Power Apps Form Logic
In PowerApps, once you get beyond the basics of customizing SharePoint list forms, or just using the out-of-box form control in your apps, the next common thing that people like to do, is add some logic to their forms. In this post and associated video, I’ll demonstrate some of the most common things that are done with form logic, and how to accomplish them in PowerApps. First of all, in PowerApps, we have a control called the “form control”. If you have created your app as a customized SharePoint list form, you already have one screen with one form control on it. If you’ve created a standalone app (which I highly recommend), the form control is something that you will be adding to your app. See my other blog post about standalone apps versus customized list forms for more info about that topic.
Here’s a form control that I added to an app, arranged the cards like I want them to look, and added a big Submit button, and a lovely purple rectangle at the top.
When creating logic in forms, this is usually done on each card. Cards represent each field (column) in your SharePoint list or library.
Understand that there is a parent-child structure. Cards can reference their parent (the form) and controls in a card can reference their parent (the card).
Common Logic: Editable field according to condition
The display mode of a card can be set using the DisplayMode property, and here are some examples of what the 3 display modes look like, with a date picker control.
Edit: The value can be edited by the end user filling out the form.
View: The value is read-only
Disabled: The control is grayed out and read-only.
Side note: The way a control looks when it is disabled, can be controlled using any of the properties related to disabled controls. Here, I did a search of properties for this date picker, in the advanced tab:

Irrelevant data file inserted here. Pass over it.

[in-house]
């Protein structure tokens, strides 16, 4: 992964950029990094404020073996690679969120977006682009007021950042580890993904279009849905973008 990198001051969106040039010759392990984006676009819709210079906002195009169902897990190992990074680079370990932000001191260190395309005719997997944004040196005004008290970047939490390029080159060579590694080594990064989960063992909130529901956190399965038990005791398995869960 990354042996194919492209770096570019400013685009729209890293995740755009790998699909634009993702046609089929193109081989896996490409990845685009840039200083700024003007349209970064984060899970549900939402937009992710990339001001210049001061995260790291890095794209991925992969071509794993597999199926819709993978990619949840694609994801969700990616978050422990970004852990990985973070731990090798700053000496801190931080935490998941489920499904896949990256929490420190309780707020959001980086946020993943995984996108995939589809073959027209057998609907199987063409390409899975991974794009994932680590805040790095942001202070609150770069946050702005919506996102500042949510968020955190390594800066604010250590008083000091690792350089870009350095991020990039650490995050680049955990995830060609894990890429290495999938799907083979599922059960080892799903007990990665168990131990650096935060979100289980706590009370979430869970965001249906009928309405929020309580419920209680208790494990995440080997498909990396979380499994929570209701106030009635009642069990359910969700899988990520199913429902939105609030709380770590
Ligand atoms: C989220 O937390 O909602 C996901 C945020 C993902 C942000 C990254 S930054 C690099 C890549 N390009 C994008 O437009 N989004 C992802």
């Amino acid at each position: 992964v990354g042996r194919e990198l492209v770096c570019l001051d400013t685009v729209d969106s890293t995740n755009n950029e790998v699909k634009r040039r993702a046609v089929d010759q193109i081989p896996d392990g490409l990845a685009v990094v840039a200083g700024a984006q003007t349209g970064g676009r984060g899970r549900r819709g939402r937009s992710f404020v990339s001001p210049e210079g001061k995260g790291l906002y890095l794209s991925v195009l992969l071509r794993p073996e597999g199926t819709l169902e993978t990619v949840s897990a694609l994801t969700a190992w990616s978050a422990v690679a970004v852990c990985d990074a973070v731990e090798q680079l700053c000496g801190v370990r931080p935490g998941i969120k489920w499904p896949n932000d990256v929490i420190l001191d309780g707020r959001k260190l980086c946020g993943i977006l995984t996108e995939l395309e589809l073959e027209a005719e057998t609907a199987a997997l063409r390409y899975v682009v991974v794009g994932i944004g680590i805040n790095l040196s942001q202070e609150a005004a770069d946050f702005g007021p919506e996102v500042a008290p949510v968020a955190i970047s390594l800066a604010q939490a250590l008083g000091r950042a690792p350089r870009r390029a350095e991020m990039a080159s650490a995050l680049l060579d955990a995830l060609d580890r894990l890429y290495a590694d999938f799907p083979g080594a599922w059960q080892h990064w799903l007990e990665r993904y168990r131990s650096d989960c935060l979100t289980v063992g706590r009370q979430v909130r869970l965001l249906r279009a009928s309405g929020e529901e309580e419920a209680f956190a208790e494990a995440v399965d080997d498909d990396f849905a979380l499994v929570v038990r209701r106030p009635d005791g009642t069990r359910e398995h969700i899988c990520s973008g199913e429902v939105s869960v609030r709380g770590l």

By default, each card inherits some of its parent’s properties. DisplayMode is one of them.
Here’s how the logic works,with an example:
Goal: Customer Status is read only for new forms. My form is named frmNewCustomer. First, unlock the card. (on the advanced tab on the right)
If the mode is new, THEN
This second one is a little more advanced. I added the Office 365 Users connector to my app, to gain insights about users. For this logic, I’m assuming that if you have direct reports (based on user profile data) then that means you’re a manager, otherwise, you’re not a manager.
Goal: Customer Status is disabled if the current user is not a manager
IF the current user has no direct reports, THEN
Common Logic: Show / hide field according to condition
Every control has a Visible property, which is a boolean (true/false). Logic can be used, to conditionally show and hide anything.
Goal: The hours used field should only show if the project status is complete. My control that has a drop-down for project status has been named drpProjStatus. This formula is placed on the visible property of the hours used card.
Common Logic: Required field according to condition
Every card has a property called Required, which is a boolean (true/false). Logic can be used, to conditionally make a field required. Note that if this logic is used, make sure that the field is not set as “required” in the list settings in SharePoint.
Goal: If estimated cost is greater than $5,000, the manager field is required. This formula is on the Required property of the manager card.
Using those principles, and understanding how IF statements work, you’ll be able to built any logic that is needed in your apps.
Here is the video where I demonstrated these methods during Power Hour:
Are you brand new to PowerApps, and interested in getting started learning some fundamentals? Try out my
Beyond beginner? Check out my full (12 hour) PowerApps advanced training class!